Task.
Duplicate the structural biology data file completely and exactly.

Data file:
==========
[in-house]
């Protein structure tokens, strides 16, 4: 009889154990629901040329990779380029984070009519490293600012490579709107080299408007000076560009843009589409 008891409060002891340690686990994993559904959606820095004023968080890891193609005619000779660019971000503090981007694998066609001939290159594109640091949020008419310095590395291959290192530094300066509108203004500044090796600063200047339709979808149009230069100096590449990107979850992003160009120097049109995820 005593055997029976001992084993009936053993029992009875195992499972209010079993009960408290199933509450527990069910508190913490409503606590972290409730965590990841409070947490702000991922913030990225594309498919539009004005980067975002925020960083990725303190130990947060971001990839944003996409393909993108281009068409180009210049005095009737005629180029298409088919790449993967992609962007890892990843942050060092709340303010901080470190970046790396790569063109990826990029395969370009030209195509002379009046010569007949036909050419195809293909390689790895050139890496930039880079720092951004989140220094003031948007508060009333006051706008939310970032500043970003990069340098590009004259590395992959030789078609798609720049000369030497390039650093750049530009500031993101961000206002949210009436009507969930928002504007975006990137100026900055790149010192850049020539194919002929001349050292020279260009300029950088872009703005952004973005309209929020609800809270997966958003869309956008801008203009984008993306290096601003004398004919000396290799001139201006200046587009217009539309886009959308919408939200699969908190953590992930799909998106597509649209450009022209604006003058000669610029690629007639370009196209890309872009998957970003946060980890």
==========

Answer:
[in-house]
């Protein structure tokens, strides 16, 4: 009889154990629901040329990779380029984070009519490293600012490579709107080299408007000076560009843009589409 008891409060002891340690686990994993559904959606820095004023968080890891193609005619000779660019971000503090981007694998066609001939290159594109640091949020008419310095590395291959290192530094300066509108203004500044090796600063200047339709979808149009230069100096590449990107979850992003160009120097049109995820 005593055997029976001992084993009936053993029992009875195992499972209010079993009960408290199933509450527990069910508190913490409503606590972290409730965590990841409070947490702000991922913030990225594309498919539009004005980067975002925020960083990725303190130990947060971001990839944003996409393909993108281009068409180009210049005095009737005629180029298409088919790449993967992609962007890892990843942050060092709340303010901080470190970046790396790569063109990826990029395969370009030209195509002379009046010569007949036909050419195809293909390689790895050139890496930039880079720092951004989140220094003031948007508060009333006051706008939310970032500043970003990069340098590009004259590395992959030789078609798609720049000369030497390039650093750049530009500031993101961000206002949210009436009507969930928002504007975006990137100026900055790149010192850049020539194919002929001349050292020279260009300029950088872009703005952004973005309209929020609800809270997966958003869309956008801008203009984008993306290096601003004398004919000396290799001139201006200046587009217009539309886009959308919408939200699969908190953590992930799909998106597509649209450009022209604006003058000669610029690629007639370009196209890309872009998957970003946060980890």